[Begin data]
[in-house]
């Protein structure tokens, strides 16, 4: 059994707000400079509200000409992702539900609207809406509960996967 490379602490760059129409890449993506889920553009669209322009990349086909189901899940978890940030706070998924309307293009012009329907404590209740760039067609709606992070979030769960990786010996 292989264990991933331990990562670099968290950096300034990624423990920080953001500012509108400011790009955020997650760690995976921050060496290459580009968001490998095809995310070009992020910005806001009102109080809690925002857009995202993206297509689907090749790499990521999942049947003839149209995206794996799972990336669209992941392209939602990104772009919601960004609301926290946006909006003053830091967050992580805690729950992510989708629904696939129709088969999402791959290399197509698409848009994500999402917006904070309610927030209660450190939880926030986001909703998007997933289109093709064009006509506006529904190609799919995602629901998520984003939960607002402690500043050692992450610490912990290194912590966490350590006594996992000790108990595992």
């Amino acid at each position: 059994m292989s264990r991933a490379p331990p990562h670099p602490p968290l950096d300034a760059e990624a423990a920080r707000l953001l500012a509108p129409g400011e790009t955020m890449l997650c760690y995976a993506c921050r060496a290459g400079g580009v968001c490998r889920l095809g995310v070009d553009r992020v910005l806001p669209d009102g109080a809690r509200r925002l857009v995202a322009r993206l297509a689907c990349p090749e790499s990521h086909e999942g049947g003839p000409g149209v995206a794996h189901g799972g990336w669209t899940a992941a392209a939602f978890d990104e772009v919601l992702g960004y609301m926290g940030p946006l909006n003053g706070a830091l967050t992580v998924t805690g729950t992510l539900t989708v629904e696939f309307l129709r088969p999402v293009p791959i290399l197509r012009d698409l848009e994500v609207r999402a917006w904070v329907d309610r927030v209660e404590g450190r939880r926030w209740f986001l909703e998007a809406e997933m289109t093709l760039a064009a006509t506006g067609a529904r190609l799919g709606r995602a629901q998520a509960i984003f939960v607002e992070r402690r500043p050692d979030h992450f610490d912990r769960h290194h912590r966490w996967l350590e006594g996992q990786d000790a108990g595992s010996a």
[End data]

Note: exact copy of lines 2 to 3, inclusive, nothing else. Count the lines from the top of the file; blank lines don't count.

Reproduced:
């Protein structure tokens, strides 16, 4: 059994707000400079509200000409992702539900609207809406509960996967 490379602490760059129409890449993506889920553009669209322009990349086909189901899940978890940030706070998924309307293009012009329907404590209740760039067609709606992070979030769960990786010996 292989264990991933331990990562670099968290950096300034990624423990920080953001500012509108400011790009955020997650760690995976921050060496290459580009968001490998095809995310070009992020910005806001009102109080809690925002857009995202993206297509689907090749790499990521999942049947003839149209995206794996799972990336669209992941392209939602990104772009919601960004609301926290946006909006003053830091967050992580805690729950992510989708629904696939129709088969999402791959290399197509698409848009994500999402917006904070309610927030209660450190939880926030986001909703998007997933289109093709064009006509506006529904190609799919995602629901998520984003939960607002402690500043050692992450610490912990290194912590966490350590006594996992000790108990595992």
């Amino acid at each position: 059994m292989s264990r991933a490379p331990p990562h670099p602490p968290l950096d300034a760059e990624a423990a920080r707000l953001l500012a509108p129409g400011e790009t955020m890449l997650c760690y995976a993506c921050r060496a290459g400079g580009v968001c490998r889920l095809g995310v070009d553009r992020v910005l806001p669209d009102g109080a809690r509200r925002l857009v995202a322009r993206l297509a689907c990349p090749e790499s990521h086909e999942g049947g003839p000409g149209v995206a794996h189901g799972g990336w669209t899940a992941a392209a939602f978890d990104e772009v919601l992702g960004y609301m926290g940030p946006l909006n003053g706070a830091l967050t992580v998924t805690g729950t992510l539900t989708v629904e696939f309307l129709r088969p999402v293009p791959i290399l197509r012009d698409l848009e994500v609207r999402a917006w904070v329907d309610r927030v209660e404590g450190r939880r926030w209740f986001l909703e998007a809406e997933m289109t093709l760039a064009a006509t506006g067609a529904r190609l799919g709606r995602a629901q998520a509960i984003f939960v607002e992070r402690r500043p050692d979030h992450f610490d912990r769960h290194h912590r966490w996967l350590e006594g996992q990786d000790a108990g595992s010996a």